New lease of life for former clothing store
PUBLISHED: 12:52 18 May 2020 | UPDATED: 12:52 18 May 2020
A prominent building and casualty of the decline of the high street is poised for a new lease of life.
Now, the former photographic studio which documented local life at the start of the last century is being redeveloped as a heritage hub, providing a snapshot of the past.
Great Yarmouth Preservation Trust, a charity that has guaranteed the future of a clutch of otherwise unwanted properties in the area, has stepped in to reinvent the three-storey building, adding another element to Yarmouth’s cultural offer.
Darren Barker, project director for the trust, said the new hub would be interactive and look to maximise the potential of technology in telling the town’s story.
Not a museum as such, he instead envisages the heritage centre as a starting point for explorers to re-imagine the past.
He said around £200,000 had been paid for the former shop, with a borough council loan.
“It is an opportunity,” he said. “The building was for sale and it is a good historic building in a really good location, perfect for linking the town centre and seafront.
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“It is one of those pivotal places in the town.”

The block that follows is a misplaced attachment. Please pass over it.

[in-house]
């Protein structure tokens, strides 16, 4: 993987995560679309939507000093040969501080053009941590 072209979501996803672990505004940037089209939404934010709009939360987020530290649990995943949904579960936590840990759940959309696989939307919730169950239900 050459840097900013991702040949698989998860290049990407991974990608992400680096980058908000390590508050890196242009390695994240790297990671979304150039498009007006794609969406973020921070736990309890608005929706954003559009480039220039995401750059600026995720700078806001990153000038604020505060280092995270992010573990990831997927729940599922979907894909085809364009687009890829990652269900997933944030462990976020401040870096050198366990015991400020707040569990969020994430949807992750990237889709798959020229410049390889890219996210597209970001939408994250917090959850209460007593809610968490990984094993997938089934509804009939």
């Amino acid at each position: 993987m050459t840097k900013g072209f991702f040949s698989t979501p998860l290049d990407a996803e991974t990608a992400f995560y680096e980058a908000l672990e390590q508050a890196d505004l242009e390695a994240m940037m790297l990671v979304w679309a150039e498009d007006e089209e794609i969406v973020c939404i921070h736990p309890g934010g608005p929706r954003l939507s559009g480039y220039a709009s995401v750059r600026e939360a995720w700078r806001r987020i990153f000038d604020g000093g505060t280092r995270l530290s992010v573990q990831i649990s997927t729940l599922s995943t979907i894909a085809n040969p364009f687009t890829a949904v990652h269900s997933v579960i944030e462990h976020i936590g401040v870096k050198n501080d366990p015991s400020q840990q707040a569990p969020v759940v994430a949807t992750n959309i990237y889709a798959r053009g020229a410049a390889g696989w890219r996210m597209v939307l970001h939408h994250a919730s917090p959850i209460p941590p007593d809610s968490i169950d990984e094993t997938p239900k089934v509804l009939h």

Under the plans the top floor would be residential, providing an income for the building and making it sustainable.
“It’s not going to be a museum,” he added.
“It is going to be more of an interactive hub showcasing all of the town’s rich culture and heritage, folklore and superstition.”
The building itself dates from the early 19th century.
In the late Victorian period it was home to Yallop’s photographic shop.
Pictures from the period show an attic studio with a wall of windows on the Regent Road side, flooding it with the necessary light.
Mr Barker said seaside studios were at the forefront of photography with people wanting souvenir snaps of their holidays.
They also saw a boon during the First World War with soldiers in uniform looking to preserve their image in postcards for their loved ones.
Thanks to a grant from the Architectural Heritage Fund the trust was able to employ its own architect and graduate researcher meaning the project could progress quickly, he added.
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